It's been another strong week for global stock markets, with the US Federal Reserve's singal that interest rate rises are off the table for the rest of the year driving the latest leg of a sharp rally since the turn of the year.
But for UK investors, the impact of Theresa May's attempts to avoid a no-deal Brexit have loomed largest over their portfolios.
It's been a glum week for the pound, down against the other major global currencies in our exclusive Accumulator data table.
Even the dollar, weighed down by the dovish Fed, made gains versus slumping sterling.
That has served to supercharge returns from overseas markets. China is up 5.8% in pound terms, continuing a rip-roaring 2019, with its stock market up nearly 25% since the turn of the year.
Russia has surged 7.1% over the week to yesterday, buoyed by another leap for the oil price, up 6.4% this week and 32.6% in 2019 so far.
And the FTSE 100 has felt the benefit of the pound's fall, in boosting the value of the roughly three-quarters of UK blue-chip earnings from overseas.
The pound's fall meanwhile obscures another trend seen this week, a strong rally for UK government bonds, or gilts.
Most of the rally seen across fixed income markets in our table can be attributed to currency: jumps for eurozone and US government debt is down largely to the rise in the euro and dollar versus the pound.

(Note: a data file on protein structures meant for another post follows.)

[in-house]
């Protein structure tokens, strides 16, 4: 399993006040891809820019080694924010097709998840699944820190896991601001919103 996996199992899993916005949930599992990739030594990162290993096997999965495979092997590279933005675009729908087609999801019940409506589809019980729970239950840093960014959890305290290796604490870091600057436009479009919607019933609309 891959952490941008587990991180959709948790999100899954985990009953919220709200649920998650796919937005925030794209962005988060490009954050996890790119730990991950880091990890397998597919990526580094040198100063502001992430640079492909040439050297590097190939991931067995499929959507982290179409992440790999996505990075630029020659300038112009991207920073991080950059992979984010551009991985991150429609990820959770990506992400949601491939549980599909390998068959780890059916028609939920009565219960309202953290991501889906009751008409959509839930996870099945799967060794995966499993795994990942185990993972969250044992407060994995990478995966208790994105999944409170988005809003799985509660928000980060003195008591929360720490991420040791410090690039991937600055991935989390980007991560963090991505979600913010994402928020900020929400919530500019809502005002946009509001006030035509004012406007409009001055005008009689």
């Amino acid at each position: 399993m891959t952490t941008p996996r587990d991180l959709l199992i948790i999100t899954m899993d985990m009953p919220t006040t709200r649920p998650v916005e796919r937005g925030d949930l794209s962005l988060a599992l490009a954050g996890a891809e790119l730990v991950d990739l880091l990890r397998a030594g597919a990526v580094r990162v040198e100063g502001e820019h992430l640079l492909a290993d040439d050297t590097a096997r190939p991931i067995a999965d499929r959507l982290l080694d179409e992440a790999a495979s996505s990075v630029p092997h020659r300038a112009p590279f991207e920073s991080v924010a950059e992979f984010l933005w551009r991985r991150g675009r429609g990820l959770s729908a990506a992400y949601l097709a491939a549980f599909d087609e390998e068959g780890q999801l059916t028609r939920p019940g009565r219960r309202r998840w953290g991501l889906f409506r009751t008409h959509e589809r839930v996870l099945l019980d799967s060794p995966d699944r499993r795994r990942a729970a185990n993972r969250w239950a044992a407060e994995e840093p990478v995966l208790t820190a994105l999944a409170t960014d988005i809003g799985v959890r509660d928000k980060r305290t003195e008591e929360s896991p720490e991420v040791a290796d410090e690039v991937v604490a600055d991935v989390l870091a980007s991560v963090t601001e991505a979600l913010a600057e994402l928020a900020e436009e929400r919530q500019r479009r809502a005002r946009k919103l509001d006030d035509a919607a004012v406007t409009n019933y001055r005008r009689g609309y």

Not so for gilts. UK government bonds have moved sharply higher this week, leading to big jumps for funds focused on the sector.
Index-linked gilt funds have led the way, as the table below shows.
|Fund||One-week return (%)|
|Janus Henderson Index Linked Bond||4.1|
|Insight Investment UK Index Linked Bond||4.1|
|AXA Sterling Index Linked Bond||4.1|
|Vanguard UK Inflated Linked Gilt Index||4|
|Vanguard UK Long Duration Gilt Index||4|
|iShares Index Linked Gilt Index||4|
|Newton Index Linked Gilt||3.8|
|Aberdeen Sterling Long Dated Government Bond||3.8|
|iShares Over 15 Years Gilts Index||3.8|
|Legal & General All Stocks Index Linked Gilt||3.7|
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